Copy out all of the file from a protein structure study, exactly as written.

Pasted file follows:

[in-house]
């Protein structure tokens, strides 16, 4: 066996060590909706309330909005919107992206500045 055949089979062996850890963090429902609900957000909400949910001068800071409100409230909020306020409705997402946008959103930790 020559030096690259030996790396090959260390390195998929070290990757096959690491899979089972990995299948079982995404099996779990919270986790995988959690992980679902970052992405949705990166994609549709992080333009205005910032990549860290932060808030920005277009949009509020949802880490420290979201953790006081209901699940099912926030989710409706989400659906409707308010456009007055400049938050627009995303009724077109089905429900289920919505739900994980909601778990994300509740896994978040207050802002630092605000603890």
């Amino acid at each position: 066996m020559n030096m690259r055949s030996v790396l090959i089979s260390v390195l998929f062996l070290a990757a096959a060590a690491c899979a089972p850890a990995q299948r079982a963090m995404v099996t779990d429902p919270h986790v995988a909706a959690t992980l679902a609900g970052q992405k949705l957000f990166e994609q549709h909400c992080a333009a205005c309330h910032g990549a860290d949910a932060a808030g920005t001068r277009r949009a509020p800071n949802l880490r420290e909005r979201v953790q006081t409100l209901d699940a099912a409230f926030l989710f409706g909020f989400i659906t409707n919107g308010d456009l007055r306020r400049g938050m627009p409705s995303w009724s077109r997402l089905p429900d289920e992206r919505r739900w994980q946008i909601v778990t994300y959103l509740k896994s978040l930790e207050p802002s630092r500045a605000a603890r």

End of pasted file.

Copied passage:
[in-house]
């Protein structure tokens, strides 16, 4: 066996060590909706309330909005919107992206500045 055949089979062996850890963090429902609900957000909400949910001068800071409100409230909020306020409705997402946008959103930790 020559030096690259030996790396090959260390390195998929070290990757096959690491899979089972990995299948079982995404099996779990919270986790995988959690992980679902970052992405949705990166994609549709992080333009205005910032990549860290932060808030920005277009949009509020949802880490420290979201953790006081209901699940099912926030989710409706989400659906409707308010456009007055400049938050627009995303009724077109089905429900289920919505739900994980909601778990994300509740896994978040207050802002630092605000603890």
């Amino acid at each position: 066996m020559n030096m690259r055949s030996v790396l090959i089979s260390v390195l998929f062996l070290a990757a096959a060590a690491c899979a089972p850890a990995q299948r079982a963090m995404v099996t779990d429902p919270h986790v995988a909706a959690t992980l679902a609900g970052q992405k949705l957000f990166e994609q549709h909400c992080a333009a205005c309330h910032g990549a860290d949910a932060a808030g920005t001068r277009r949009a509020p800071n949802l880490r420290e909005r979201v953790q006081t409100l209901d699940a099912a409230f926030l989710f409706g909020f989400i659906t409707n919107g308010d456009l007055r306020r400049g938050m627009p409705s995303w009724s077109r997402l089905p429900d289920e992206r919505r739900w994980q946008i909601v778990t994300y959103l509740k896994s978040l930790e207050p802002s630092r500045a605000a603890r």